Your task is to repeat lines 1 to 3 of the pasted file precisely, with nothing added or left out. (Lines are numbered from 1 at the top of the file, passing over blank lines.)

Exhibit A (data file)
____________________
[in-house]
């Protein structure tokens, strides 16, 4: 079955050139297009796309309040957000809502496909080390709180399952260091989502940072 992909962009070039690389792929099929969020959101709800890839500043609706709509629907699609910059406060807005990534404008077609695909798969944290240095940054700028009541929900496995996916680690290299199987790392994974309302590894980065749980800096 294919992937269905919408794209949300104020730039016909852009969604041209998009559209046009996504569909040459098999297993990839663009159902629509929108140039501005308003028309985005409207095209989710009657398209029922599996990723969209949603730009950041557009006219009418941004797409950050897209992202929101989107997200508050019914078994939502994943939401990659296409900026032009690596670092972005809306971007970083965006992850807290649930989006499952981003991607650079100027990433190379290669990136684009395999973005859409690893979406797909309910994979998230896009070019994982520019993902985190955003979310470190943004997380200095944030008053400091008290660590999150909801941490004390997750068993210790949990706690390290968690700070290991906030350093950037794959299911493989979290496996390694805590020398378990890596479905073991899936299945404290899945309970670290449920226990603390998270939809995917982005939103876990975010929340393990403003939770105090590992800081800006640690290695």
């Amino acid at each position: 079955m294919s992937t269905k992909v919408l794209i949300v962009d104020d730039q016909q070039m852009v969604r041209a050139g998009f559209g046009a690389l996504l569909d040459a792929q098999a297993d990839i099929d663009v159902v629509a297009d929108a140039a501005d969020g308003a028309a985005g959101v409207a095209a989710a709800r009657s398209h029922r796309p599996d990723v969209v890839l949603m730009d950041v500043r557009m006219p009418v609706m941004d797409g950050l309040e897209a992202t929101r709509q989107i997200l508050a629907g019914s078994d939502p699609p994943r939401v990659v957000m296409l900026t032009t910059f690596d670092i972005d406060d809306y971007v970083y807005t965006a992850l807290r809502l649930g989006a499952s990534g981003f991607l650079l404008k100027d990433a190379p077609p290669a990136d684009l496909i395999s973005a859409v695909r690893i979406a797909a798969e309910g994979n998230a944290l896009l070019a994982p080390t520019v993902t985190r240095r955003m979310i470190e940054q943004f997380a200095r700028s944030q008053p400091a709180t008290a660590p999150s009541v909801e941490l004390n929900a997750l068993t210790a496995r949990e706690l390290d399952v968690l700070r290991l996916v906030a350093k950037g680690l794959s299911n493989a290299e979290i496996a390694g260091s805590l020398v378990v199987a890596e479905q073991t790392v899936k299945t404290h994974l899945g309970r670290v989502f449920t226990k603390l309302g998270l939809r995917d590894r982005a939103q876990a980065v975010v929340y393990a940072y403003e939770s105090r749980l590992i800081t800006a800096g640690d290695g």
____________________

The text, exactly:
[in-house]
């Protein structure tokens, strides 16, 4: 079955050139297009796309309040957000809502496909080390709180399952260091989502940072 992909962009070039690389792929099929969020959101709800890839500043609706709509629907699609910059406060807005990534404008077609695909798969944290240095940054700028009541929900496995996916680690290299199987790392994974309302590894980065749980800096 294919992937269905919408794209949300104020730039016909852009969604041209998009559209046009996504569909040459098999297993990839663009159902629509929108140039501005308003028309985005409207095209989710009657398209029922599996990723969209949603730009950041557009006219009418941004797409950050897209992202929101989107997200508050019914078994939502994943939401990659296409900026032009690596670092972005809306971007970083965006992850807290649930989006499952981003991607650079100027990433190379290669990136684009395999973005859409690893979406797909309910994979998230896009070019994982520019993902985190955003979310470190943004997380200095944030008053400091008290660590999150909801941490004390997750068993210790949990706690390290968690700070290991906030350093950037794959299911493989979290496996390694805590020398378990890596479905073991899936299945404290899945309970670290449920226990603390998270939809995917982005939103876990975010929340393990403003939770105090590992800081800006640690290695």
């Amino acid at each position: 079955m294919s992937t269905k992909v919408l794209i949300v962009d104020d730039q016909q070039m852009v969604r041209a050139g998009f559209g046009a690389l996504l569909d040459a792929q098999a297993d990839i099929d663009v159902v629509a297009d929108a140039a501005d969020g308003a028309a985005g959101v409207a095209a989710a709800r009657s398209h029922r796309p599996d990723v969209v890839l949603m730009d950041v500043r557009m006219p009418v609706m941004d797409g950050l309040e897209a992202t929101r709509q989107i997200l508050a629907g019914s078994d939502p699609p994943r939401v990659v957000m296409l900026t032009t910059f690596d670092i972005d406060d809306y971007v970083y807005t965006a992850l807290r809502l649930g989006a499952s990534g981003f991607l650079l404008k100027d990433a190379p077609p290669a990136d684009l496909i395999s973005a859409v695909r690893i979406a797909a798969e309910g994979n998230a944290l896009l070019a994982p080390t520019v993902t985190r240095r955003m979310i470190e940054q943004f997380a200095r700028s944030q008053p400091a709180t008290a660590p999150s009541v909801e941490l004390n929900a997750l068993t210790a496995r949990e706690l390290d399952v968690l700070r290991l996916v906030a350093k950037g680690l794959s299911n493989a290299e979290i496996a390694g260091s805590l020398v378990v199987a890596e479905q073991t790392v899936k299945t404290h994974l899945g309970r670290v989502f449920t226990k603390l309302g998270l939809r995917d590894r982005a939103q876990a980065v975010v929340y393990a940072y403003e939770s105090r749980l590992i800081t800006a800096g640690d290695g």